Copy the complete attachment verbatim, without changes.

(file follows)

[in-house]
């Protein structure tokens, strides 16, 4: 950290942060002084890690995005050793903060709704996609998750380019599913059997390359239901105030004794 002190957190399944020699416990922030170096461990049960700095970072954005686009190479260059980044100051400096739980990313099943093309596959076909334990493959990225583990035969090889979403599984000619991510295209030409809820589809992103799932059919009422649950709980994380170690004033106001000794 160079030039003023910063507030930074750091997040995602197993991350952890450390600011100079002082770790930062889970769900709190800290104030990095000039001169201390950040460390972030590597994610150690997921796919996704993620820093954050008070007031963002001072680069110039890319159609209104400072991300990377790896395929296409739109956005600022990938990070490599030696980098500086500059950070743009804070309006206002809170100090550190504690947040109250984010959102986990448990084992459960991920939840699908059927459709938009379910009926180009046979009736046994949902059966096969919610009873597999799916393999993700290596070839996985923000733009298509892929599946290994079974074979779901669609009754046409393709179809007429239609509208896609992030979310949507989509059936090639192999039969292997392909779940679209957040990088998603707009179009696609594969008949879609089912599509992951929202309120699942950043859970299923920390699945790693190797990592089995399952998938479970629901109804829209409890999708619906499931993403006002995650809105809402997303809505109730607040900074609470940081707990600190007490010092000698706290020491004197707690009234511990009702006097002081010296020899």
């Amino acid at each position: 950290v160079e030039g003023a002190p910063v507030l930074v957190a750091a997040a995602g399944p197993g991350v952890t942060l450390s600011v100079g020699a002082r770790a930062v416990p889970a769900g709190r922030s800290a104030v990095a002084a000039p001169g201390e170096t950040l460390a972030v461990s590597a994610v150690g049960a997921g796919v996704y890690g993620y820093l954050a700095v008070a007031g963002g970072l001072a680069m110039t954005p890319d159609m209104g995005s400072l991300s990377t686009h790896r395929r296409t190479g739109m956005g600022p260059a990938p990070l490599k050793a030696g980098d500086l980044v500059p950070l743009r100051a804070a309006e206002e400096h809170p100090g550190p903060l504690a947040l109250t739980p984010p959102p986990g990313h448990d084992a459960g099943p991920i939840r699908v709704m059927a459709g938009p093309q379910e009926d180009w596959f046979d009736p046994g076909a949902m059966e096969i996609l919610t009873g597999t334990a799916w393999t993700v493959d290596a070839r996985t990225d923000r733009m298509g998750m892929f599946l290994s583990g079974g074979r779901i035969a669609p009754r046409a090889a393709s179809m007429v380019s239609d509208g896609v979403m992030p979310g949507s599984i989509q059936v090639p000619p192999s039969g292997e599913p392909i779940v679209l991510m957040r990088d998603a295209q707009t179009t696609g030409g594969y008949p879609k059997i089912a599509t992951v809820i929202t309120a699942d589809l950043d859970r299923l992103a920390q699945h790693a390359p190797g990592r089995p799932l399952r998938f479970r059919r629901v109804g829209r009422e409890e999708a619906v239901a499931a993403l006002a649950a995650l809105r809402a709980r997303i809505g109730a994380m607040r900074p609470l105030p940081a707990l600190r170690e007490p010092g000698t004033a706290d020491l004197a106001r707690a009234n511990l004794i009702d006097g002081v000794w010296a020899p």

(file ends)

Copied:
[in-house]
């Protein structure tokens, strides 16, 4: 950290942060002084890690995005050793903060709704996609998750380019599913059997390359239901105030004794 002190957190399944020699416990922030170096461990049960700095970072954005686009190479260059980044100051400096739980990313099943093309596959076909334990493959990225583990035969090889979403599984000619991510295209030409809820589809992103799932059919009422649950709980994380170690004033106001000794 160079030039003023910063507030930074750091997040995602197993991350952890450390600011100079002082770790930062889970769900709190800290104030990095000039001169201390950040460390972030590597994610150690997921796919996704993620820093954050008070007031963002001072680069110039890319159609209104400072991300990377790896395929296409739109956005600022990938990070490599030696980098500086500059950070743009804070309006206002809170100090550190504690947040109250984010959102986990448990084992459960991920939840699908059927459709938009379910009926180009046979009736046994949902059966096969919610009873597999799916393999993700290596070839996985923000733009298509892929599946290994079974074979779901669609009754046409393709179809007429239609509208896609992030979310949507989509059936090639192999039969292997392909779940679209957040990088998603707009179009696609594969008949879609089912599509992951929202309120699942950043859970299923920390699945790693190797990592089995399952998938479970629901109804829209409890999708619906499931993403006002995650809105809402997303809505109730607040900074609470940081707990600190007490010092000698706290020491004197707690009234511990009702006097002081010296020899």
């Amino acid at each position: 950290v160079e030039g003023a002190p910063v507030l930074v957190a750091a997040a995602g399944p197993g991350v952890t942060l450390s600011v100079g020699a002082r770790a930062v416990p889970a769900g709190r922030s800290a104030v990095a002084a000039p001169g201390e170096t950040l460390a972030v461990s590597a994610v150690g049960a997921g796919v996704y890690g993620y820093l954050a700095v008070a007031g963002g970072l001072a680069m110039t954005p890319d159609m209104g995005s400072l991300s990377t686009h790896r395929r296409t190479g739109m956005g600022p260059a990938p990070l490599k050793a030696g980098d500086l980044v500059p950070l743009r100051a804070a309006e206002e400096h809170p100090g550190p903060l504690a947040l109250t739980p984010p959102p986990g990313h448990d084992a459960g099943p991920i939840r699908v709704m059927a459709g938009p093309q379910e009926d180009w596959f046979d009736p046994g076909a949902m059966e096969i996609l919610t009873g597999t334990a799916w393999t993700v493959d290596a070839r996985t990225d923000r733009m298509g998750m892929f599946l290994s583990g079974g074979r779901i035969a669609p009754r046409a090889a393709s179809m007429v380019s239609d509208g896609v979403m992030p979310g949507s599984i989509q059936v090639p000619p192999s039969g292997e599913p392909i779940v679209l991510m957040r990088d998603a295209q707009t179009t696609g030409g594969y008949p879609k059997i089912a599509t992951v809820i929202t309120a699942d589809l950043d859970r299923l992103a920390q699945h790693a390359p190797g990592r089995p799932l399952r998938f479970r059919r629901v109804g829209r009422e409890e999708a619906v239901a499931a993403l006002a649950a995650l809105r809402a709980r997303i809505g109730a994380m607040r900074p609470l105030p940081a707990l600190r170690e007490p010092g000698t004033a706290d020491l004197a106001r707690a009234n511990l004794i009702d006097g002081v000794w010296a020899p």